Review: Focal Sphear S – Bass

Disclaimer: The Focal Sphear S was sent to me from Focal in exchange for me giving it a little hairy eyeball.  It does not need to be returned.



It is hard to believe, but at the beginning of this year, I had never laid ears on any head or earphone from the French company known as Focal.  Hard to believe, because in the last six months, I have now reviewed four products from the good company of Focal: the Elear, the Listen, the Listen Wireless, and now, the Sphear S.

It is worth pointing out that all of these headphones fit into a different niche, so Focal is certainly trying satisfy many different needs.  My past reviews of Focal products were quite favorable; does the Sphear S live up to the lofty standards of the others?  Well, yes it does, but that doesn’t make for a very informative or exciting review.  The Sphear S is an IEM and looks to be retailing for $129, although I have seen it for less.  Let’s see what $129 dollars buys today.

Sphear S

As I would expect from the other products I have seen from Focal, the Sphear S has a solid build.  The main housing is made out of a solid plastic with a high gloss finish that looks pretty spiffy.  The back end, emblazoned with the Focal logo, is made of stainless steel.  The cable (non-detachable) feels just thick enough that I am not worried about it tearing or ripping easily, which, if you recall, was a worry I had with the Final Audio IEMs I reviewed recently.  As is the case with many today, the cable comes with a microphone and button built-in, so you can answer phone calls without having to remove the Sphear S or touch your phone.  For those to whom that is a selling point, it is there.  Overall, the physical quality of the Sphear is good.  I have only two minor niggles with it.  First, I would have loved to see a detachable cable.  It isn’t a huge deal at this price point, but I always prefer being able to switch cables out if needs be.  It makes things a lot less worrisome should a wire ever break.  My other nitpick with the build, I will get to in a second.  Oh, I should also mention that the Sphear S can come in two color schemes: Black and silver or white and rose gold.  Go with black!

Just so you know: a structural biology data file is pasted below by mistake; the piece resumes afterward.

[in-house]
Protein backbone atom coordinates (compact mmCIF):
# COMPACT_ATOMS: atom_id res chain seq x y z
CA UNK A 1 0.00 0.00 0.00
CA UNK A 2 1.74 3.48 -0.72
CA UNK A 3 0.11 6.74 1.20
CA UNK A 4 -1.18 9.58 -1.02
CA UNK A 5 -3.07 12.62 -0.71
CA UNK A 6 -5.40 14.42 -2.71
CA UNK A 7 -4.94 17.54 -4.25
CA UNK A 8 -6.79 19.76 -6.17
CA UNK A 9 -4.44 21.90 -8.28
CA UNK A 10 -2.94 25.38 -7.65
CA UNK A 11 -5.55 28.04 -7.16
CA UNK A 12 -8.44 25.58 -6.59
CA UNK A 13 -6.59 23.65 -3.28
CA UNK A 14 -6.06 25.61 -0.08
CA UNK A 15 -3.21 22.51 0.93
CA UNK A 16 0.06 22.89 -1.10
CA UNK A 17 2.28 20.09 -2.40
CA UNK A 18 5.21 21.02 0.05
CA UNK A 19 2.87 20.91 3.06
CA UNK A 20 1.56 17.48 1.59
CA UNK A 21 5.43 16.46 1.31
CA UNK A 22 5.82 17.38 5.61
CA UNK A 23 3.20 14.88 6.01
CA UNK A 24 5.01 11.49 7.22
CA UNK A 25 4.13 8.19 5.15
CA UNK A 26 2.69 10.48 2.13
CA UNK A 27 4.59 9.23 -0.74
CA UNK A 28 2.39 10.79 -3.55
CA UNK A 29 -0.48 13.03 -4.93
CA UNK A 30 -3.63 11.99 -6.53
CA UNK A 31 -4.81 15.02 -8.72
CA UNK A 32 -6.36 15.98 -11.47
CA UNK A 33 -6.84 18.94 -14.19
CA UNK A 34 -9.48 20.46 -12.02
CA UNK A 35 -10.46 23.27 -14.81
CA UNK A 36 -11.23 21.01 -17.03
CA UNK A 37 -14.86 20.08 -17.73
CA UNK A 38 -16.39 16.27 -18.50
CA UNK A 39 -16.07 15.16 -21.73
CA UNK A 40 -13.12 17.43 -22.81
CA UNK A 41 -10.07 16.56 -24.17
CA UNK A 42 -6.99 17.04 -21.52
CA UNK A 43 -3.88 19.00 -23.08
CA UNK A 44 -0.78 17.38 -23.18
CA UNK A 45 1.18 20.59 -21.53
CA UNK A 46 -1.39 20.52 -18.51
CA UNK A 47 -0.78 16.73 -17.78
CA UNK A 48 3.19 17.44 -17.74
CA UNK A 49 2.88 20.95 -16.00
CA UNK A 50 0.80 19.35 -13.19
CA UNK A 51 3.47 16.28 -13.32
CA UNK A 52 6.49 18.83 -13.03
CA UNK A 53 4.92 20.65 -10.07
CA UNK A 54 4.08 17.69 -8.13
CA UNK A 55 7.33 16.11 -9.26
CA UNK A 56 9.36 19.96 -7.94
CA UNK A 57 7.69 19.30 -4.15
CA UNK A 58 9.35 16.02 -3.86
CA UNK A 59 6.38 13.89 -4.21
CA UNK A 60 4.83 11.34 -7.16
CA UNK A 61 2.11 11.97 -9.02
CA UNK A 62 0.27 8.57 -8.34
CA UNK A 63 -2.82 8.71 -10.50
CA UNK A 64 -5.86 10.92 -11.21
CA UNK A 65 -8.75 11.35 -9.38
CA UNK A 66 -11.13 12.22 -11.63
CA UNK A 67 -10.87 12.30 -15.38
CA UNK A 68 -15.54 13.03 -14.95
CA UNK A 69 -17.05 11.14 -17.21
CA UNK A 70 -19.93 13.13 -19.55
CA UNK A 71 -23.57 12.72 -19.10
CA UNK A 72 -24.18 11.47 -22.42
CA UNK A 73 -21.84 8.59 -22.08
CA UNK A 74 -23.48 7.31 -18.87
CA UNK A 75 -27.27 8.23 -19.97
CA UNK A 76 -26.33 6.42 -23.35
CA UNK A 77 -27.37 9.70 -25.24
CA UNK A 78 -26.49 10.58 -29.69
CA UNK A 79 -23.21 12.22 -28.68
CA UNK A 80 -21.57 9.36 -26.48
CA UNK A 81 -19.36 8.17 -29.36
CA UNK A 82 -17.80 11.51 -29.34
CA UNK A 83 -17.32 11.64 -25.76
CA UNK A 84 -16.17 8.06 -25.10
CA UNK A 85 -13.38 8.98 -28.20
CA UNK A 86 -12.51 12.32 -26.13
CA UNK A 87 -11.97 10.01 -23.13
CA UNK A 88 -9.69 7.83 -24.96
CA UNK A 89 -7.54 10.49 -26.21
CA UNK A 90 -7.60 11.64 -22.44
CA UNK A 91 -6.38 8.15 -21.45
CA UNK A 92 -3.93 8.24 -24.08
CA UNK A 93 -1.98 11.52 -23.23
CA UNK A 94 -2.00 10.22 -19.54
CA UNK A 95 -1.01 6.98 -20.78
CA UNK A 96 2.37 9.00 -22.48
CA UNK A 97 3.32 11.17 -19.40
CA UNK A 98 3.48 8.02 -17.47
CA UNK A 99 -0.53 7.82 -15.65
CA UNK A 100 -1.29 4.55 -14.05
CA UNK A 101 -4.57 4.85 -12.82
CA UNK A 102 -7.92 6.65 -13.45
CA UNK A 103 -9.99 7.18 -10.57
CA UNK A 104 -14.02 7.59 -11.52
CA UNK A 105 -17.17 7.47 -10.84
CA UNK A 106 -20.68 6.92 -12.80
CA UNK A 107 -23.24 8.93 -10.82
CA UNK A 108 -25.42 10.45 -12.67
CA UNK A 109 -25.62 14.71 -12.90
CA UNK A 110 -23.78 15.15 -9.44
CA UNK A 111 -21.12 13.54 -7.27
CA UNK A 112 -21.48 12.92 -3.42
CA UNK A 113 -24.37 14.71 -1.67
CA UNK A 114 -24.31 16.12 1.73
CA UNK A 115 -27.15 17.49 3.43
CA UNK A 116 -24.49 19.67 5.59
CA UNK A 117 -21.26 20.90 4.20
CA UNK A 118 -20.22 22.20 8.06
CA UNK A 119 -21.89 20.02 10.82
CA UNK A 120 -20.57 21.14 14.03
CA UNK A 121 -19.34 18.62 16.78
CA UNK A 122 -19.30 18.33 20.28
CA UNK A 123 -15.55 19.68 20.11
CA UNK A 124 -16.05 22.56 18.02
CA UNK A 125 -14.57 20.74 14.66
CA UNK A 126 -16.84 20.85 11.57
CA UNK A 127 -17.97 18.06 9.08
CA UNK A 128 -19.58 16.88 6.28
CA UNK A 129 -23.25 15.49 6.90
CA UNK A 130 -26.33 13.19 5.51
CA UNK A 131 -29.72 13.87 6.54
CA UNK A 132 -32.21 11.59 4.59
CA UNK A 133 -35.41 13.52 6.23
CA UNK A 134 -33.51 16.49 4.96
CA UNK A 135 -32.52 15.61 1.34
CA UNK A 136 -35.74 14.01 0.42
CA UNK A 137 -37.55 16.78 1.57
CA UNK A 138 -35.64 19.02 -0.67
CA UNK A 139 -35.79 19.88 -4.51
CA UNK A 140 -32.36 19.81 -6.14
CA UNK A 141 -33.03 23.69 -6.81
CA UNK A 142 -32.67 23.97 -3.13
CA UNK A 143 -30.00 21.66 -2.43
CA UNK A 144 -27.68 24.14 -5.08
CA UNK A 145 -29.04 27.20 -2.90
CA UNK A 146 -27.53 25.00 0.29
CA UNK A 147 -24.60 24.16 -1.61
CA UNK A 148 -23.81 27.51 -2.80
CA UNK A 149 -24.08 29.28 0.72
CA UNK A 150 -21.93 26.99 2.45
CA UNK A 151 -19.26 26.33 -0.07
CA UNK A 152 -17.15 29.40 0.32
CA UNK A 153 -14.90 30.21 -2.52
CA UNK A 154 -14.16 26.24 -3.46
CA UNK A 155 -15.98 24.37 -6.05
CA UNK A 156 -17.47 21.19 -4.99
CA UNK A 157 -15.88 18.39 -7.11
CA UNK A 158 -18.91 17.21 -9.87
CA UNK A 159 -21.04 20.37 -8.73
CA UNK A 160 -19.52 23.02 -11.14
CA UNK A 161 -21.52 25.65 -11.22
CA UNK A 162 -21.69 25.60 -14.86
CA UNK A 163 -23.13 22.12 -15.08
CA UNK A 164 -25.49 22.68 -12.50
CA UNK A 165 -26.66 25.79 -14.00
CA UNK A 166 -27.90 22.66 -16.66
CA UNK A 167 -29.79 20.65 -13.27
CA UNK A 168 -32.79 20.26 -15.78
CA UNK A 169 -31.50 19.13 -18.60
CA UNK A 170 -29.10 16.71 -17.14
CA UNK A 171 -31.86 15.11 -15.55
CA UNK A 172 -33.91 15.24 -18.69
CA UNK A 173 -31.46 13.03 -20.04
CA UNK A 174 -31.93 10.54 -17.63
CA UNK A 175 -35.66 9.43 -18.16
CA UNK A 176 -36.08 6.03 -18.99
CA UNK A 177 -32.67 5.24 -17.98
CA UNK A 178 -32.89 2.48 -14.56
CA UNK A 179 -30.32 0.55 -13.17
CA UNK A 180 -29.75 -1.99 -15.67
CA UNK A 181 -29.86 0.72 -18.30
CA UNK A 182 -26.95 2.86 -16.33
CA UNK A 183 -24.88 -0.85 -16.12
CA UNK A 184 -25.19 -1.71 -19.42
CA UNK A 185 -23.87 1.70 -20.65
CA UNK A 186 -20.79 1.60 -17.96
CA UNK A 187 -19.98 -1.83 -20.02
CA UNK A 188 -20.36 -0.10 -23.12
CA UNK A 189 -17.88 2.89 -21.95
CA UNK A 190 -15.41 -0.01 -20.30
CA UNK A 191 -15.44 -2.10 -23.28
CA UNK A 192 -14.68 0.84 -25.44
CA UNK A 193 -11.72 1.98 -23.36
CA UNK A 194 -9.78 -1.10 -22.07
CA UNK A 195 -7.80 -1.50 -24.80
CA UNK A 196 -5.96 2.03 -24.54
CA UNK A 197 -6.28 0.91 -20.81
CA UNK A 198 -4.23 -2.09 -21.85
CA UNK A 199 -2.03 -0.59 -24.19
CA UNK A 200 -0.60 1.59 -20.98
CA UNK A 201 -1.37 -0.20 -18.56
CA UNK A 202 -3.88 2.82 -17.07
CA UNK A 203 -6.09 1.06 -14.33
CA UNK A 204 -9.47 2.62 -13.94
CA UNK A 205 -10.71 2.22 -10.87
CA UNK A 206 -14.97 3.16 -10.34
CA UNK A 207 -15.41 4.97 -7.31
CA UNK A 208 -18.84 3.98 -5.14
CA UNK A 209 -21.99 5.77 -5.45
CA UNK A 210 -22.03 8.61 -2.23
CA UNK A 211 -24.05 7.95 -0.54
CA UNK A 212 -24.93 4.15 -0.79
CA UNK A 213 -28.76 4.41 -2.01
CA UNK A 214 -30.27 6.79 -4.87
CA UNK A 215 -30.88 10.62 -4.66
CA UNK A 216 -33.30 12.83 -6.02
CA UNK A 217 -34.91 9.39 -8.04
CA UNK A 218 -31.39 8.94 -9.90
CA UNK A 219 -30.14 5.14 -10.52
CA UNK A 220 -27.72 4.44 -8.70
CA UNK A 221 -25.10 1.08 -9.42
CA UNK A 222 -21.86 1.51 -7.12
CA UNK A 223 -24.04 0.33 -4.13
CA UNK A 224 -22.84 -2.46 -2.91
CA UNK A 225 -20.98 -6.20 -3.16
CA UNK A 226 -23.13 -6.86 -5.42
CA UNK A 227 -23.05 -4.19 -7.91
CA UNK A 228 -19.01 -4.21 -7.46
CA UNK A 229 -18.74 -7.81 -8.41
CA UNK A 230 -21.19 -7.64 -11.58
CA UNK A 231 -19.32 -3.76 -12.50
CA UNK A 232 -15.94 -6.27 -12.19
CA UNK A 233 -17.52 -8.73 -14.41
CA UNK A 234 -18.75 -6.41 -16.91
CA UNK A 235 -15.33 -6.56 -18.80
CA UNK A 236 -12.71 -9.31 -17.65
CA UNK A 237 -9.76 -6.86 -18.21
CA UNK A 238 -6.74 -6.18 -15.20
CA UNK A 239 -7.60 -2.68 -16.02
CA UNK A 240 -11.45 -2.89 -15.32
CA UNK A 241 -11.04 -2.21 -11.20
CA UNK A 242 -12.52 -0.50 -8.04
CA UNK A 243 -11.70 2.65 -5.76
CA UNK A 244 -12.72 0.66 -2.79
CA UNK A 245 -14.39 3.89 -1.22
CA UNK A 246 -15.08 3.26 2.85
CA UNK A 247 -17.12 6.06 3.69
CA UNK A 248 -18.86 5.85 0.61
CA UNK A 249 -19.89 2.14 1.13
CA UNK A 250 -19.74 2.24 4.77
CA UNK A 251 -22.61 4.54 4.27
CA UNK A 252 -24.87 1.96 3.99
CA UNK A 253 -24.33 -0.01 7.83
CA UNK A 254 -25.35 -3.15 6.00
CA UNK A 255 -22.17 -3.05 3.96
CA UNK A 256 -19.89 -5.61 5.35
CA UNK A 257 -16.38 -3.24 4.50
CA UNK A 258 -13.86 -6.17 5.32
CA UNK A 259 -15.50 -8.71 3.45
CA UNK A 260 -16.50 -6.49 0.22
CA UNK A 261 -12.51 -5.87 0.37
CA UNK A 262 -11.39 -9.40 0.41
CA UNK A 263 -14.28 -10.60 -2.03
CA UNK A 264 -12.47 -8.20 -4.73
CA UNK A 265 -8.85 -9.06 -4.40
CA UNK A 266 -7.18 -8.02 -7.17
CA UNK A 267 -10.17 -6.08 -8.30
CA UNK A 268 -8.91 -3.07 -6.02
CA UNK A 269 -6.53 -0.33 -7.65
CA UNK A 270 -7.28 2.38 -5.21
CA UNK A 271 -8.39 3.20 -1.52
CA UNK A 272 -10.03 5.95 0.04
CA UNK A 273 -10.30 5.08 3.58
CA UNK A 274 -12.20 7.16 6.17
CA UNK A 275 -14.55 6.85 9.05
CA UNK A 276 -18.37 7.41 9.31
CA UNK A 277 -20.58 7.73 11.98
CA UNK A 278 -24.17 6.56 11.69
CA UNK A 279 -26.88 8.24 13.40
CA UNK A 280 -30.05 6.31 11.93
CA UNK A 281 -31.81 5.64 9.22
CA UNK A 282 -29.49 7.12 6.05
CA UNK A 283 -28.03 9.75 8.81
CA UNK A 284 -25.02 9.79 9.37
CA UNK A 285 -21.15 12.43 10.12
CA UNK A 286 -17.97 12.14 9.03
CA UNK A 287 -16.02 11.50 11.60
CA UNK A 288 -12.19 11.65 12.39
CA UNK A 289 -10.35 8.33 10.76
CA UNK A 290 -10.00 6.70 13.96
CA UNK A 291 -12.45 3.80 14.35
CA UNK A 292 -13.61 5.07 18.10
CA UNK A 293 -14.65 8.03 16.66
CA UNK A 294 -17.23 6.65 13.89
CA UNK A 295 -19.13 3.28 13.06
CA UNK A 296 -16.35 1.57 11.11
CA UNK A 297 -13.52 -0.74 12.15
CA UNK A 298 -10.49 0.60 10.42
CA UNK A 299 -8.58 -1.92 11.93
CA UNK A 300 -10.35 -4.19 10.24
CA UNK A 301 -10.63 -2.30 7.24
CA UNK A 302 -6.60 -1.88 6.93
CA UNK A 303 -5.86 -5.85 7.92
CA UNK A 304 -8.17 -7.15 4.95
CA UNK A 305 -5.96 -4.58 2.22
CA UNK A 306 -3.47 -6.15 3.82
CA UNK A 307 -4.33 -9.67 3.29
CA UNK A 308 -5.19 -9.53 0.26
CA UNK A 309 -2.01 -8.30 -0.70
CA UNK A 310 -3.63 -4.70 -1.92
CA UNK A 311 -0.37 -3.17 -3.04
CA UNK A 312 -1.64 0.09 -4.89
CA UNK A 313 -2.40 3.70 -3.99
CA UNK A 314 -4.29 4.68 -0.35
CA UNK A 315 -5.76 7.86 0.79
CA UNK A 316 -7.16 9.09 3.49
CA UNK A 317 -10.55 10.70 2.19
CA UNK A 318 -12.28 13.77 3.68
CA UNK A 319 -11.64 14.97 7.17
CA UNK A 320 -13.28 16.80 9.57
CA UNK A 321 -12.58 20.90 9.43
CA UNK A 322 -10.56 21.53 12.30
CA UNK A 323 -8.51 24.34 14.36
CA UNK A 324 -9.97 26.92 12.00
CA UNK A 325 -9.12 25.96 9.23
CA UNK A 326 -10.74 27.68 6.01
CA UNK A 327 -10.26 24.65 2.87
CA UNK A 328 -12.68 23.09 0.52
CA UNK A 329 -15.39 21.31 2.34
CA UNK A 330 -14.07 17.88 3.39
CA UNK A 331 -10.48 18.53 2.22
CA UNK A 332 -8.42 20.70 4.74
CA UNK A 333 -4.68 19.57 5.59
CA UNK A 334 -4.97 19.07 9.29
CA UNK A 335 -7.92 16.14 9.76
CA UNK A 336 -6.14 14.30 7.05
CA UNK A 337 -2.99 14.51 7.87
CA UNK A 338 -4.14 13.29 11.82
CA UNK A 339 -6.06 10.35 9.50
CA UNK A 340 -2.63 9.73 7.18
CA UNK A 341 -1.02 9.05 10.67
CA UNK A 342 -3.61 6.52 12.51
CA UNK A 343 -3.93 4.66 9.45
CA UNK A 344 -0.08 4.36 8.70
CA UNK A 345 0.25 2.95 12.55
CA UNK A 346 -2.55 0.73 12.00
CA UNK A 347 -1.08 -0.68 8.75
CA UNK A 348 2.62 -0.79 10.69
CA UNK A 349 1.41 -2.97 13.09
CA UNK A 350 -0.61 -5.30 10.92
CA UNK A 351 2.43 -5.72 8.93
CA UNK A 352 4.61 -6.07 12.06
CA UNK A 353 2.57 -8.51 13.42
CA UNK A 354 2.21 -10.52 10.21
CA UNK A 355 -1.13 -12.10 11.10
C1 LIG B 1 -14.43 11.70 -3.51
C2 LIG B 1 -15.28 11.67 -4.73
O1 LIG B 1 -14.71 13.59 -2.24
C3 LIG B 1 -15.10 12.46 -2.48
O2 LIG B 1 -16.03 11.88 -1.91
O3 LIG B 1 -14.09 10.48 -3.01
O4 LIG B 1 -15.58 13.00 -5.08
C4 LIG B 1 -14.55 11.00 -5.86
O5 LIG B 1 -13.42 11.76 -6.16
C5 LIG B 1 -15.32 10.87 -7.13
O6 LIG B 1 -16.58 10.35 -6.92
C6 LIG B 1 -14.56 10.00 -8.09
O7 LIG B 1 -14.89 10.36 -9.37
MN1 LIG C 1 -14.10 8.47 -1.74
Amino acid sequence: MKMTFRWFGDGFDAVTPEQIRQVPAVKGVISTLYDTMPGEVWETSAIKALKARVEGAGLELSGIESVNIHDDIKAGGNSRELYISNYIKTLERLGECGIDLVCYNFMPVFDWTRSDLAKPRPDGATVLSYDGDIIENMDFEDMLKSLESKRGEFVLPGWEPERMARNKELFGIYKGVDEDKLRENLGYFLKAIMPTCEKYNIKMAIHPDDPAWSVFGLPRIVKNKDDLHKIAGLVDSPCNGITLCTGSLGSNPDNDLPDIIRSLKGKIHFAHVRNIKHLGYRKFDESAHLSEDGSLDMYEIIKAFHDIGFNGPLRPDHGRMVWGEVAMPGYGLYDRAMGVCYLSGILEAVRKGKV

The Sphear S comes with a pretty standard accessory package: a carrying case and ear tips.  I actually found the carrying case to be ever so slightly too small.  It can and does work, but I found it to be just a little too cramped for my liking.  But then again, I am a picky asshole.  The Sphear S comes with six pairs of tips: S/M/L silicon tips and S/M/L foam tips.  I like having the choice, but, in truth, there really isn’t one.  The silicon tips just aren’t as comfortable over a long listening session.  They are fine for a few minutes, but once you hit a half-hour or so.  I have no such issue with the foam tips.  I also found the sound with the silicon to be thinner and less enjoyable overall, than with the foam, but that might have been due to not being able to get a good seal.  So, for accessories, the Sphear S comes with what you would expect.  No more, no less.


As far as comfort goes, with the foam tips, I have no issues listening to the Sphear S for a few hours at a time.  I know some people have more issues with universals than others, but if you can tolerate universal fit IEMs, the Sphear S is not going to give you any problems.  It is hear, however, that I want to bring up my second (very minor) issue with the build.  Due, I think, to the much larger than normal driver (10.8mm as opposed to the usual driver size which I believe is 8mm), the body of the Sphear S is much wider than normal, and as a result, the IEM can only be inserted from the bottom.  Usually, I like to drape the cord of an IEM behind my ear, and insert the IEM from the top.  I do that because I find the cable behaves itself better and that microphonics are cut down.  I also find it a bit more comfortable.  I can’t do this with the Sphear S.  Now, this is very minor, and it is possible that no one else besides me will have an issue, and even with me, I still find the Sphear S comfortable, and microphonics aren’t a big issue with the cable, so this problem borders on moot.  So, at this point, the Sphear S is solid.  Let’s see what the sound adds to the picture.

The review continues on the second page after the click HERE or by using the jump below.


Type Closed-back intra-aural

Impedance 16 Ohms

Sensitivity 103dB

THD <0.3%

Frequency response 20Hz – 20KHz

Driver 10.8mm Mylar electro-dynamic

Microphone Omnidirectional

Net weight 15g (0,03lbs)

The review continues on the second page after the click HERE or by using the jump below.


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